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Proc Natl Acad Sci U S A. 2017 Jun 20;114(25):6480-6485. doi: 10.1073/pnas.1704649114. Epub 2017 May 31.

Finally making sense of the double-slit experiment.

Author information

Institute for Quantum Studies, Chapman University, Orange, CA 92866;
Schmid College of Science and Technology, Chapman University, Orange, CA 92866.
School of Physics and Astronomy, Tel Aviv University, Tel Aviv 6997801, Israel.
H. H. Wills Physics Laboratory, University of Bristol, Bristol BS8 1TL, United Kingdom;
Dipartimento di Matematica, Politecnico di Milano, 9 20133 Milan, Italy.
Institute for Quantum Studies, Chapman University, Orange, CA 92866.


Feynman stated that the double-slit experiment "…has in it the heart of quantum mechanics. In reality, it contains the only mystery" and that "nobody can give you a deeper explanation of this phenomenon than I have given; that is, a description of it" [Feynman R, Leighton R, Sands M (1965) The Feynman Lectures on Physics]. We rise to the challenge with an alternative to the wave function-centered interpretations: instead of a quantum wave passing through both slits, we have a localized particle with nonlocal interactions with the other slit. Key to this explanation is dynamical nonlocality, which naturally appears in the Heisenberg picture as nonlocal equations of motion. This insight led us to develop an approach to quantum mechanics which relies on pre- and postselection, weak measurements, deterministic, and modular variables. We consider those properties of a single particle that are deterministic to be primal. The Heisenberg picture allows us to specify the most complete enumeration of such deterministic properties in contrast to the Schrödinger wave function, which remains an ensemble property. We exercise this approach by analyzing a version of the double-slit experiment augmented with postselection, showing that only it and not the wave function approach can be accommodated within a time-symmetric interpretation, where interference appears even when the particle is localized. Although the Heisenberg and Schrödinger pictures are equivalent formulations, nevertheless, the framework presented here has led to insights, intuitions, and experiments that were missed from the old perspective.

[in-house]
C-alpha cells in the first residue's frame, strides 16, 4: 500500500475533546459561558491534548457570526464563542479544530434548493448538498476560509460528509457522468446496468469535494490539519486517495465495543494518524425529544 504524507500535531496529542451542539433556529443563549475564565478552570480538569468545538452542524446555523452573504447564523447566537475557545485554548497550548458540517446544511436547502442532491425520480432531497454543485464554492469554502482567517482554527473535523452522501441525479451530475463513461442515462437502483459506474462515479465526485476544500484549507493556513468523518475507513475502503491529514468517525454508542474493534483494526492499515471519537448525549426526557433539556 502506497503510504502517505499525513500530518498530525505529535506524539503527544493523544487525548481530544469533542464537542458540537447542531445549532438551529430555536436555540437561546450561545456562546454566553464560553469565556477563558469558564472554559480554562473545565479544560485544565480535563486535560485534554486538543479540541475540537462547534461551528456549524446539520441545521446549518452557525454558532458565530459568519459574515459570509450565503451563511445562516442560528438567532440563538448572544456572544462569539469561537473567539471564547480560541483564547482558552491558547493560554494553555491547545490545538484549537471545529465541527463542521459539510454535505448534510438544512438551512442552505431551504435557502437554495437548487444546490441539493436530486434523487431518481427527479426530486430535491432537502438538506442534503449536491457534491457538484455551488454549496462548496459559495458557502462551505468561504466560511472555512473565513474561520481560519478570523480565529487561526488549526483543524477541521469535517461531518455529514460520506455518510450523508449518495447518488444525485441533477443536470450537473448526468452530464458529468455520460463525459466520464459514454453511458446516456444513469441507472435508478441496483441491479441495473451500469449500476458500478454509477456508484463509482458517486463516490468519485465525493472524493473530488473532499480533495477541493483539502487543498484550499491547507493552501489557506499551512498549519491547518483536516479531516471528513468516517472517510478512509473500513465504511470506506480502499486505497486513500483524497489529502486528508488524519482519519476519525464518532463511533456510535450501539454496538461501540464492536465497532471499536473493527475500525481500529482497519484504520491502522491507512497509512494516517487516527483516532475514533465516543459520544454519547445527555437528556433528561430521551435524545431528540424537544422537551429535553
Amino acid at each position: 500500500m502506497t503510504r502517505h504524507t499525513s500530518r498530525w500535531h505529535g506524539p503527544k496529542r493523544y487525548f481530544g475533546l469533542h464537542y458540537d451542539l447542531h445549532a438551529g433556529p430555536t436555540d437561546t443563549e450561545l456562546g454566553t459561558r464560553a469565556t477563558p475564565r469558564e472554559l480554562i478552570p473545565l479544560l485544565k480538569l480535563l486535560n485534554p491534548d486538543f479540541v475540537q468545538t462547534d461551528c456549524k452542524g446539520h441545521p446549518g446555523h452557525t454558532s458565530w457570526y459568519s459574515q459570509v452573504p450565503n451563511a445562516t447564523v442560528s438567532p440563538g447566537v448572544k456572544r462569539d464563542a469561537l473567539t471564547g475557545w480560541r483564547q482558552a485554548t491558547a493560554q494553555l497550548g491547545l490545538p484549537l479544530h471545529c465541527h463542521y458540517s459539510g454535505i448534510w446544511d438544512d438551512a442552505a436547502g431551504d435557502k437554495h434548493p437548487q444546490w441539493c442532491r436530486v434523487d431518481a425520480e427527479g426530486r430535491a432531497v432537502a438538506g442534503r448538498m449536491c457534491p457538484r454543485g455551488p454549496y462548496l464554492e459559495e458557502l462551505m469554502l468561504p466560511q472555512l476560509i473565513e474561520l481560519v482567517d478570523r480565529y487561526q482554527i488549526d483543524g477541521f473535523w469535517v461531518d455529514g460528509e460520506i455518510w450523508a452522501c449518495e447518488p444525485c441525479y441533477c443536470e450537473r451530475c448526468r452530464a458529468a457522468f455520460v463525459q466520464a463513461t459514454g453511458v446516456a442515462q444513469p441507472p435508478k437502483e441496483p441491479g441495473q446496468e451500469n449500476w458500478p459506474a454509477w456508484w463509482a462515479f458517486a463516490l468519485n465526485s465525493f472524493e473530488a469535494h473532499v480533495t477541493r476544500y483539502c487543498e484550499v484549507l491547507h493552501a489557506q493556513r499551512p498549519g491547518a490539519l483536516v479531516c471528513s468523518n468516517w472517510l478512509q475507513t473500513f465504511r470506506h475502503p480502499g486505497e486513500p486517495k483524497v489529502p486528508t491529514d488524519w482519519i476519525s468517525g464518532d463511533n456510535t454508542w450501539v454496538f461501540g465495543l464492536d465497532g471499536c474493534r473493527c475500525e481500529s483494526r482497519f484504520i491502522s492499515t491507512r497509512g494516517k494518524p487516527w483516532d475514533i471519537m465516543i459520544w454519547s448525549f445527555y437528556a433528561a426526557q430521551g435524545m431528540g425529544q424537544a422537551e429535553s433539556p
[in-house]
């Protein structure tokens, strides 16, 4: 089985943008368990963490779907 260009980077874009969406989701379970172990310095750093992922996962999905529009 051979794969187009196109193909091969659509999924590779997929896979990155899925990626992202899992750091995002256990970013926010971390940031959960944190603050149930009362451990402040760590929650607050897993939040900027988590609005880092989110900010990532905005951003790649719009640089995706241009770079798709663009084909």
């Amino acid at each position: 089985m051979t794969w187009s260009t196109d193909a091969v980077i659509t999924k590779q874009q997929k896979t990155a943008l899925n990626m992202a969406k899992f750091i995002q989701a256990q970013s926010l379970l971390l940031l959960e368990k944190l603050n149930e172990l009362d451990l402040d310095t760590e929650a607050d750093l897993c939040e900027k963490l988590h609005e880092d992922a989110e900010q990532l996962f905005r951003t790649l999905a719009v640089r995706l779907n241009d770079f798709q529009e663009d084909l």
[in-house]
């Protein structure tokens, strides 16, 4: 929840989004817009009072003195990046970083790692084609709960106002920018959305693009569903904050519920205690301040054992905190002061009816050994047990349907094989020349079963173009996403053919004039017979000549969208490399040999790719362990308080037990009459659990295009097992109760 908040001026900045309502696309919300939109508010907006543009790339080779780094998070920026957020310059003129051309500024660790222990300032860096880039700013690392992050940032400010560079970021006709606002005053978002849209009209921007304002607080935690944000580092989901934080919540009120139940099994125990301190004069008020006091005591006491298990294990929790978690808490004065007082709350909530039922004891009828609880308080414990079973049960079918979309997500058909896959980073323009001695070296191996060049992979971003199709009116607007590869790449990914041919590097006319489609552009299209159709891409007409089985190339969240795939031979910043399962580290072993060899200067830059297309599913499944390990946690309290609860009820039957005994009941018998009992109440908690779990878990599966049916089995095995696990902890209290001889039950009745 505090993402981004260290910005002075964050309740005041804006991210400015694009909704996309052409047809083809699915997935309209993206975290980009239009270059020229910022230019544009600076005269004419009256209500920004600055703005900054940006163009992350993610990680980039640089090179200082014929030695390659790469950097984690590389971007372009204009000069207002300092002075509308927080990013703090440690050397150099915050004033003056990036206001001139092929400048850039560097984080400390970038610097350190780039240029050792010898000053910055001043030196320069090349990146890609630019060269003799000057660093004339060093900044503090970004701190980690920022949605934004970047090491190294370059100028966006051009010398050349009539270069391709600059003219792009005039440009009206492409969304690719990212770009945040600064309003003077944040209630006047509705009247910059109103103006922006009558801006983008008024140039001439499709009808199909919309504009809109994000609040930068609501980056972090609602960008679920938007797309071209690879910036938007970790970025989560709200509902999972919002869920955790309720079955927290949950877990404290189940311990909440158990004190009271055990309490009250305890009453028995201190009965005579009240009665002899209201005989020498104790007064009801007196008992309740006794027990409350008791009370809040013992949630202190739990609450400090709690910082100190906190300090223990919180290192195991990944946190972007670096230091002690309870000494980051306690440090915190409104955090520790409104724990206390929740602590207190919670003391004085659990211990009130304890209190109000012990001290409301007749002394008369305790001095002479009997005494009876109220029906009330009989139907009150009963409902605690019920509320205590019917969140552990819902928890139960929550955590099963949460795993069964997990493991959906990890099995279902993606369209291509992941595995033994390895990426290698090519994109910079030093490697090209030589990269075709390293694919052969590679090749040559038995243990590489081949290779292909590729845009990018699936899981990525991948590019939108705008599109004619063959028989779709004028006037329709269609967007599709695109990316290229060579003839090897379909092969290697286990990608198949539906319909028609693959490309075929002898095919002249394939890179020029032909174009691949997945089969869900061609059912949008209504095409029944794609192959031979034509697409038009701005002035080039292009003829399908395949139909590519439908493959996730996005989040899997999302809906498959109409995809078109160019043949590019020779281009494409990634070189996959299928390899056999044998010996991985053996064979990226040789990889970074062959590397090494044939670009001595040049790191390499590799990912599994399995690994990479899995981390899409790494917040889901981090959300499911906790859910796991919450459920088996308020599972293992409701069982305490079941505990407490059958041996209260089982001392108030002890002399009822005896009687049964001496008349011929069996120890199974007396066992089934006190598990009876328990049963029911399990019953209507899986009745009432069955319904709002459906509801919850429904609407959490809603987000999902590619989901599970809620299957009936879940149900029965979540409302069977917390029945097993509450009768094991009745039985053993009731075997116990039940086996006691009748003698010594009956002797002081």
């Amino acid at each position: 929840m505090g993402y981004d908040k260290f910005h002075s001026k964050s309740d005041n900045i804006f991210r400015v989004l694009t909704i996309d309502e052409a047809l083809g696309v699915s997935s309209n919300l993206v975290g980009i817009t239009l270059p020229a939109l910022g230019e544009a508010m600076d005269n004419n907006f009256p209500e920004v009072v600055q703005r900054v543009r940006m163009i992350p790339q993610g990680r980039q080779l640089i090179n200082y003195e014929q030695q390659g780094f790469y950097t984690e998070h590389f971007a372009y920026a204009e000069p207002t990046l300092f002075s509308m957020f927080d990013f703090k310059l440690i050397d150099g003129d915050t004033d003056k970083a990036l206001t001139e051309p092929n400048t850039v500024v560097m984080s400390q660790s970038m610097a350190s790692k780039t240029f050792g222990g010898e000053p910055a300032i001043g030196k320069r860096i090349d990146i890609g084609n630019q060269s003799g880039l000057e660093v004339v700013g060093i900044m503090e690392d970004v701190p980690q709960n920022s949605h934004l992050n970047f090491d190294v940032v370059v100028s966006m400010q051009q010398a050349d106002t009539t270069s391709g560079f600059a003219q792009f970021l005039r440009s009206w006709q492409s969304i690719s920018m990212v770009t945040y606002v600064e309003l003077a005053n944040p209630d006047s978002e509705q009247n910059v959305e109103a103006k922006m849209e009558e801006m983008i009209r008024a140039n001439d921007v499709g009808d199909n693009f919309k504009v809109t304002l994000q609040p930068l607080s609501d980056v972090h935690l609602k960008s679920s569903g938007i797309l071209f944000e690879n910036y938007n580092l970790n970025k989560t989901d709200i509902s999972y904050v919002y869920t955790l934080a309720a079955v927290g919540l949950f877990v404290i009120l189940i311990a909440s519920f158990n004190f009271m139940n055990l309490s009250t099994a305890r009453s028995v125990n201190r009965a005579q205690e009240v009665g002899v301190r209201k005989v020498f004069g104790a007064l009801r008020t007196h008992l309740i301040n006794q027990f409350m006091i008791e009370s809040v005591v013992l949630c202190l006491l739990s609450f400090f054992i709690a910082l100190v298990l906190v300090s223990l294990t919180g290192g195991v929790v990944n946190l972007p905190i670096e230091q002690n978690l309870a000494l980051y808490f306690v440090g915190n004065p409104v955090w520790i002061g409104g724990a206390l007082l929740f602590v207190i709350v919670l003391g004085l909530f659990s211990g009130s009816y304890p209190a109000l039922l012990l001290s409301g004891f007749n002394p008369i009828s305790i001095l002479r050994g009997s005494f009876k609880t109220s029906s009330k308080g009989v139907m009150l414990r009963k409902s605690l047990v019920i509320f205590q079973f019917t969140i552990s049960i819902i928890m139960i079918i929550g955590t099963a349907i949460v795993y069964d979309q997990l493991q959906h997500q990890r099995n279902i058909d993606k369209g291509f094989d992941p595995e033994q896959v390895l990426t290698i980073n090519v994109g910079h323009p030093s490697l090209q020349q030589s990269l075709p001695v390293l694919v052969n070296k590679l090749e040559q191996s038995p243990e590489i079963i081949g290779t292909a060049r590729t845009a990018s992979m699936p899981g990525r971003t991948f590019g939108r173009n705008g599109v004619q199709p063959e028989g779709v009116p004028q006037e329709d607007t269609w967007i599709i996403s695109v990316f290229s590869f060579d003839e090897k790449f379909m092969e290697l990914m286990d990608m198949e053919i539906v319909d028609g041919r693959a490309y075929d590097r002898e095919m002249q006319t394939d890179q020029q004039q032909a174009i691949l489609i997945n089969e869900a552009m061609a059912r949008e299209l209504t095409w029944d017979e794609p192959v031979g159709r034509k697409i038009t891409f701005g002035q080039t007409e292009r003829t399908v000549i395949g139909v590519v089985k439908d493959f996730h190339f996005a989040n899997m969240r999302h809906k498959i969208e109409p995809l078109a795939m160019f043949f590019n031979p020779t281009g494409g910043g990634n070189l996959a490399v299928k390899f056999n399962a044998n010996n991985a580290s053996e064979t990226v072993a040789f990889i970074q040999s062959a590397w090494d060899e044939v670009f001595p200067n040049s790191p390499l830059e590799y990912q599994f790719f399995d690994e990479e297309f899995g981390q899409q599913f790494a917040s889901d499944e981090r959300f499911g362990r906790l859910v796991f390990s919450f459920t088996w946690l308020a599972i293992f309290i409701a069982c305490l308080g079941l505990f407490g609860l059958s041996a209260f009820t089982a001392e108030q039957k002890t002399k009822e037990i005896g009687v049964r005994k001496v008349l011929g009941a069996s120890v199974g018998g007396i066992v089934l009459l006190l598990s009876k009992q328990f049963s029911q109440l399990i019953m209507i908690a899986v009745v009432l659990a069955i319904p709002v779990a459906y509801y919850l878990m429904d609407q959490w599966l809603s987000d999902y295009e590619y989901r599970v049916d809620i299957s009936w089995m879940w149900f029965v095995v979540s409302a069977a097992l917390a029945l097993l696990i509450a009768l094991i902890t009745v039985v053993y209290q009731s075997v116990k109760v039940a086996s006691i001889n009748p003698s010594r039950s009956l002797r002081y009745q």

Heisenberg picture; double slit experiment; modular momentum; two-state vector formalism

Conflict of interest statement

Conflict of interest statement: Y.A. is a visiting scholar at Perimeter Institute, and has received funding from reviewer N.T.’s institution, Perimeter Institute.

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